Sharonnie Perry [photo] is a blend of activist and insider, and her allegiance is to her community, the place where she was raised, where she has worked and where she is now unemployed.
Her status among the unpaid gives her a curious mix of feelings these days, as more than half a dozen Bed-Stuy residents challenge long-time elected official Al Vann, hoping to take his seat on the City Council.
While Perry likes the idea of taking on the powerful and making them work hard for their constituents, she also feels there is some value in incumbency, particularly when the incumbent has the wherewithal to accomplish substantive things -- like following through on a new Business Improvement District being established in the community ("Now you're going to see upscale stores coming in," Perry says approvingly) and like seeing through the housing projects being developed by the Bedford Stuyvesant Restoration Corporation, the Bridge Street Development Corporation and others, with Vann's backing.
"There are some major things on the table now pertaining to Bedford Stuyvesant," Perry says, "and we have to make sure that they happen."
It is not as likely these things will happen if any of the challengers win Bed-Stuy's Council seat, Perry says.
"From what I've looked at, there's nobody right now I see who's going to be able to do that," she says.
She has a cautionary note to sound at this point, however, and it is this:
That she likes and respects Tremaine Wright, the young lawyer who owns the Common Grounds cafe on Tompkins Avenue and who is one of the challengers.
Perry believes Wright, who has served on the local community board, stands out among the challengers for her history of active involvement in the community.
(Needless to say, other challengers would disagree vigorously with that, but we'll save their replies for another posting.)
"If I was to support anybody other than voting for Al Vann, it would be Tremaine Wright," Perry says.
"I think she's the most articulate . . . She has a head. She's not egotistical and she's a person who might be able to be groomed."
Perry once had -- and still, in fact, has -- ambitions for public office; but she's putting them on hold. She would likely have tossed her hat into the ring if, as many had hoped, Vann and other City Councilmembers were barred from running for another term. But Vann and a majority of the Council went along with Mayor Michael Bloomberg, and they overturned the two-term limits that voters had put into place.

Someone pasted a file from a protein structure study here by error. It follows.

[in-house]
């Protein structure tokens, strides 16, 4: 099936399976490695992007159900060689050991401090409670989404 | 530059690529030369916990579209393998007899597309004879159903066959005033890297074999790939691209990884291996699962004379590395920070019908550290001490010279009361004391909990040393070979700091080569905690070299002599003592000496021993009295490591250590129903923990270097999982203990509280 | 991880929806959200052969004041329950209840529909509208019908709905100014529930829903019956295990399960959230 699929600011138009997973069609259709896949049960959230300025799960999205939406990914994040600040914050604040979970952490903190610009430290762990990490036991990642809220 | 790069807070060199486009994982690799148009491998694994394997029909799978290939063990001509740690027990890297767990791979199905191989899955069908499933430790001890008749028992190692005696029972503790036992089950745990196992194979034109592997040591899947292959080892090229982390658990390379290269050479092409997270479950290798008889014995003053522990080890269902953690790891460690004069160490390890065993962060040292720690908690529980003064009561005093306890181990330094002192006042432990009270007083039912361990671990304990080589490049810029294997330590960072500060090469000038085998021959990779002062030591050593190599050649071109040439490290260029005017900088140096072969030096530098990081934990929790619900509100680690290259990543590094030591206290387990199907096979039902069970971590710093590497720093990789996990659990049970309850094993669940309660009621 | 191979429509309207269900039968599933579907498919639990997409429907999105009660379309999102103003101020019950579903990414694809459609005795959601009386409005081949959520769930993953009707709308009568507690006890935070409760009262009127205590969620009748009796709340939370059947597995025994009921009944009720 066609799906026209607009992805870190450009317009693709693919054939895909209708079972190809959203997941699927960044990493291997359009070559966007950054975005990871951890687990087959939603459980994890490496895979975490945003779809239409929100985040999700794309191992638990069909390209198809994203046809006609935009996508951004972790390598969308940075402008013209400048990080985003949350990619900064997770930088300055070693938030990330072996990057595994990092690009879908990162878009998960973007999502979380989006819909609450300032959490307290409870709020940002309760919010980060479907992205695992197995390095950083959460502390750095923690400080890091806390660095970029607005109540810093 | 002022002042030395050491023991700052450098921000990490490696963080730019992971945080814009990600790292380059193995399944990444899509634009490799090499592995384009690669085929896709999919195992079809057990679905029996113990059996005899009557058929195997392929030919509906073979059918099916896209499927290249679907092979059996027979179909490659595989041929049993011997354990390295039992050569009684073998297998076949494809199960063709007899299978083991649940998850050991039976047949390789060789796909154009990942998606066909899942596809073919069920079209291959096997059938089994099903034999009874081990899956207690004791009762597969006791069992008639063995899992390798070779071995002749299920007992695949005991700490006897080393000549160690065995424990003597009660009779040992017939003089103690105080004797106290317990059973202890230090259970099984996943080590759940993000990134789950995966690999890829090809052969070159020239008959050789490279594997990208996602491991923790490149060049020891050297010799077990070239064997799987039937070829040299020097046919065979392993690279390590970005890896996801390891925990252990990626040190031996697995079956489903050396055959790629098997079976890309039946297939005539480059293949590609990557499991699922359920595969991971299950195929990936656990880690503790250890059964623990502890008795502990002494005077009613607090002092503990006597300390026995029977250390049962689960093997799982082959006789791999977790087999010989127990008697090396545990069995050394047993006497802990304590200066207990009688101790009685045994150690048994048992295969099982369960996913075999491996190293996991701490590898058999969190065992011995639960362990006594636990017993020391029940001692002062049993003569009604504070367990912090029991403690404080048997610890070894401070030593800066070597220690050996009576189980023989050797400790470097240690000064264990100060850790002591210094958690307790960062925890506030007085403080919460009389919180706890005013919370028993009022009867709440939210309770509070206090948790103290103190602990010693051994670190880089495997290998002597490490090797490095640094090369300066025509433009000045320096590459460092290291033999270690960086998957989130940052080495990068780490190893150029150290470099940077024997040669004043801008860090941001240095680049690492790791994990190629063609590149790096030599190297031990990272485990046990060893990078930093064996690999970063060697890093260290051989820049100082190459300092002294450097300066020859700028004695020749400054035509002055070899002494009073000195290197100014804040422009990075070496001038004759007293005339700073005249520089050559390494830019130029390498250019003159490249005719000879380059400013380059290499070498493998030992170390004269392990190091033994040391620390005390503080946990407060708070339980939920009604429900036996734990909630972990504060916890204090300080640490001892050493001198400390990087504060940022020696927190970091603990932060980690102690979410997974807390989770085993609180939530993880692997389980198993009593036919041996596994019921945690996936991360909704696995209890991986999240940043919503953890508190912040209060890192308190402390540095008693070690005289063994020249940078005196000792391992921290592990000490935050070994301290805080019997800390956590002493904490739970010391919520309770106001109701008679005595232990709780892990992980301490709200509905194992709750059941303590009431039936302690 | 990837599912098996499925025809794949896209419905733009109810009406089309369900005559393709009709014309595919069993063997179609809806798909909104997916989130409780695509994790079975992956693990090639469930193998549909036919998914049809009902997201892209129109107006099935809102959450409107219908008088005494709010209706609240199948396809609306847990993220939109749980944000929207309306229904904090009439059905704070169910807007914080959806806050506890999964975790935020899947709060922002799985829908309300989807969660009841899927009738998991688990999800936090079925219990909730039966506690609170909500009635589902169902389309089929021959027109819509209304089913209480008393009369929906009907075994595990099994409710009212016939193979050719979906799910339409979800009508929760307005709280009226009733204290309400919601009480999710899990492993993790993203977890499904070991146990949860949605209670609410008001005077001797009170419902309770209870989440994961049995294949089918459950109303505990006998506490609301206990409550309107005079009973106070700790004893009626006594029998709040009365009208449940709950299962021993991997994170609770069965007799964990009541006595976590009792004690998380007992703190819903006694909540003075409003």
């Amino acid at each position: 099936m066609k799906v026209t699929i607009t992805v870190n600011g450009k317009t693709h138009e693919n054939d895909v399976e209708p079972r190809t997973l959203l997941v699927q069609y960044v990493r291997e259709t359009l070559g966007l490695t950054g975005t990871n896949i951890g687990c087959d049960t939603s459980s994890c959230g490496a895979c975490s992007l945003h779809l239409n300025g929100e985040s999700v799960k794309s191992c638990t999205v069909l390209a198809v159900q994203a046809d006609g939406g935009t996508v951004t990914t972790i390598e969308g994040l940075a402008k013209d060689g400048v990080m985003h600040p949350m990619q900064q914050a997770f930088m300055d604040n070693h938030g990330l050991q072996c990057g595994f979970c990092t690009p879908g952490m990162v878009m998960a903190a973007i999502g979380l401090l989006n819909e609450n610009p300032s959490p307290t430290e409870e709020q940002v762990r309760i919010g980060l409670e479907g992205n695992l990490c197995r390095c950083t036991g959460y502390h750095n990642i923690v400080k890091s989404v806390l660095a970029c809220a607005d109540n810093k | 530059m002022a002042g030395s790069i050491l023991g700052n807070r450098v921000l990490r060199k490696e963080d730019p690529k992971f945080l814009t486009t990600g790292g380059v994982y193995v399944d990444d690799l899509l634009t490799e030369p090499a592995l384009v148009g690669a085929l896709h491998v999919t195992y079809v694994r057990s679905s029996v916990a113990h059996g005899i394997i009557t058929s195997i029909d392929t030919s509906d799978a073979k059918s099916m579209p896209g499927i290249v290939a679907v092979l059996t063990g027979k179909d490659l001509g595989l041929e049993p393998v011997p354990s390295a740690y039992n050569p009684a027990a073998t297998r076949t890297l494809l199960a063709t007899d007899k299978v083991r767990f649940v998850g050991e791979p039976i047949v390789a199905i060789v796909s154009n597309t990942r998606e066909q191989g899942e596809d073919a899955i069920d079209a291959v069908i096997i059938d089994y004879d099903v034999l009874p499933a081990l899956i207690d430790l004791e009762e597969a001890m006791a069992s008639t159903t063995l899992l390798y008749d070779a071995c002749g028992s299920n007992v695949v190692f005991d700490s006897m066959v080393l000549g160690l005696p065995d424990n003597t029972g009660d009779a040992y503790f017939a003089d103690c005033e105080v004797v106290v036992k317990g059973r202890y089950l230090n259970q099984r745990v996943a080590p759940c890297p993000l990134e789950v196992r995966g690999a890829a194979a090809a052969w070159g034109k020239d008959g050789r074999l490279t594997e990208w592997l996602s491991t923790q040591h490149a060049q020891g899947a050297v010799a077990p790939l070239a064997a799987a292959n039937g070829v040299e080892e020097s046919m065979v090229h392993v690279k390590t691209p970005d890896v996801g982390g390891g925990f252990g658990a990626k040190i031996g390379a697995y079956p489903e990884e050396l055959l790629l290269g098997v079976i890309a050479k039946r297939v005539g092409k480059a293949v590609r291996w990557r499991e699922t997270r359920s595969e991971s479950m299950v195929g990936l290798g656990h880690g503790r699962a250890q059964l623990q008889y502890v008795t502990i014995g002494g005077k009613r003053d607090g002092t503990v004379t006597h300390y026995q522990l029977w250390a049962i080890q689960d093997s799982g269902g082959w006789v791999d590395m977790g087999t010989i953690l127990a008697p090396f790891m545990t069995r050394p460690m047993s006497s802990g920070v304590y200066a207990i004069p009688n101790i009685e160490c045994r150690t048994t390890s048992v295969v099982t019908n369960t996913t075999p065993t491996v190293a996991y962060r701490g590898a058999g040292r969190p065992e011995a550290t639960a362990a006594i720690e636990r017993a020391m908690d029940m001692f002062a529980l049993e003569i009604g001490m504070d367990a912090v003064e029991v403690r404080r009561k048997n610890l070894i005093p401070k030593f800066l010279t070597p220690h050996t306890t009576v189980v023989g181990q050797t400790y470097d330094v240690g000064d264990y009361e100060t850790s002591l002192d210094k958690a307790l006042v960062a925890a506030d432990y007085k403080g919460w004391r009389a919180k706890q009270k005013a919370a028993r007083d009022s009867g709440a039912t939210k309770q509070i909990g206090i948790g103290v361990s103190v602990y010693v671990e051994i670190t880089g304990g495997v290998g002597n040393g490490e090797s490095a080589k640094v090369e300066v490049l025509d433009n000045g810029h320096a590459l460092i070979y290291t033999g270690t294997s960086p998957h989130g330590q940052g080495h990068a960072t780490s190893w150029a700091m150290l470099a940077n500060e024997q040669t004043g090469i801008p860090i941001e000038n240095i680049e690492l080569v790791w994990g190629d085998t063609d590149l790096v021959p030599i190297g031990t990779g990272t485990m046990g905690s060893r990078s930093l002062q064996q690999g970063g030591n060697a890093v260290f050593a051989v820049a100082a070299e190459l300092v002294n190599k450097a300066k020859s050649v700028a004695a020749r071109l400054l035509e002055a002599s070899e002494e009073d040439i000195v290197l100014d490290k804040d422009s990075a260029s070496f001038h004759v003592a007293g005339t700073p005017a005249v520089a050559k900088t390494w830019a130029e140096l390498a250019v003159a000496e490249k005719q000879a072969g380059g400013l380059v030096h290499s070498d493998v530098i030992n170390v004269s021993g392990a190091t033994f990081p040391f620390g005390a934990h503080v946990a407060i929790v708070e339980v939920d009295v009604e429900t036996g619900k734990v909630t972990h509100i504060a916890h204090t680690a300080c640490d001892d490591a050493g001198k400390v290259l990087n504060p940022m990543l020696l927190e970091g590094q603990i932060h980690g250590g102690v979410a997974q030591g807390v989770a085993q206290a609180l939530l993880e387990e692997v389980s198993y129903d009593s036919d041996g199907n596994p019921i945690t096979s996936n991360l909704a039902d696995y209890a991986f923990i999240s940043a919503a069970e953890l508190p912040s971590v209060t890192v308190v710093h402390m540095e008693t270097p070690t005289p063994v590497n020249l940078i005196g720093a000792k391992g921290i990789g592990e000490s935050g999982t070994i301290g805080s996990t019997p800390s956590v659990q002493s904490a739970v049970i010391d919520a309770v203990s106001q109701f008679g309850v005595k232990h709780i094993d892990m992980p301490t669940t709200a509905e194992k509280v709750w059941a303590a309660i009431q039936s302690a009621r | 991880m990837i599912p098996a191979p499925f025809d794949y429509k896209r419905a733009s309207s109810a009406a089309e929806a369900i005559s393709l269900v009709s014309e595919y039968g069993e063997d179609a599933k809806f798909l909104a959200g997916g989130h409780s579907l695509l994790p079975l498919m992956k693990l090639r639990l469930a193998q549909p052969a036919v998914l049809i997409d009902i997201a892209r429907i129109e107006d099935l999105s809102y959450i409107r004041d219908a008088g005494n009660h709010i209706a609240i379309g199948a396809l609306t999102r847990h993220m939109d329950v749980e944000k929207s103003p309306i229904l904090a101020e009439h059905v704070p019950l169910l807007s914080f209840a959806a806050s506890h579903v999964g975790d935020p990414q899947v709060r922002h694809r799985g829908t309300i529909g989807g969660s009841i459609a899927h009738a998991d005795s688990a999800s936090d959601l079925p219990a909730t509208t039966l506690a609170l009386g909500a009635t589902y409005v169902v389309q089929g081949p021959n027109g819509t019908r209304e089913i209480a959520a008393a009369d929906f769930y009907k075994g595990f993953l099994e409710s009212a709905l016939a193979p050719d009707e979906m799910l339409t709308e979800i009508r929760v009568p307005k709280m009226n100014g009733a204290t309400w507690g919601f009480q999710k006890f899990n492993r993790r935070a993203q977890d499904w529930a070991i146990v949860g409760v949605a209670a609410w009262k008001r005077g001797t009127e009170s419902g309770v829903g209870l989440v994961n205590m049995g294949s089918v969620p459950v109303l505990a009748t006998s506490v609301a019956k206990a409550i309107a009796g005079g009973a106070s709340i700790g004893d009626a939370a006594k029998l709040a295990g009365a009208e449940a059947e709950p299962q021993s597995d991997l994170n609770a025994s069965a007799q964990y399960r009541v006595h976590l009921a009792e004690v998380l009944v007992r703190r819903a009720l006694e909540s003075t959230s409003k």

So Vann is now able to run for a third term in the Council. (Vann goes back 35 years as an elective office holder, having won a seat in the State Assembly in 1974. He gave up that seat in 2001 in an apparent arrangement with then Councilmember Annette Robinson, who was prevented from seeking another four years by the term limits then in effect. Robinson then won the Assembly spot that Vann had relinquished.)
Sharonnie Perry has a long history in activism and working with elected officials. She was for a time Chairperson of Community Board 3 that covers Bed-Stuy. Perry says that several years ago she was fired from the staff of Congressman Ed Towns when it was perceived that she was planning to run for Al Vann's seat. She was not actually planning to do so, she says. (Perry says she does not blame Towns himself but staffers who were under pressure to get rid of her.)
Perry, who has had good relations with Assemblywoman Robinson, says that Congressman Towns actually has a strong staff that represents him well in community meetings.
Notably, perhaps, Perry says that Councilman Vann (like a number of other elected officials) is not as well represented at such gatherings.
In fact, a number of Bed-Stuy residents complain that Vann is not personally connected to them and does not get sufficiently involved in issues affecting them.
Here a bit of disclosure: I went (oh, more than forty years back) to the same grammar school as Sharonnie, and over the years I've come to admire the work she's done on behalf of the homeless and others in Brooklyn. These above views are, of course, her own.
Till next time.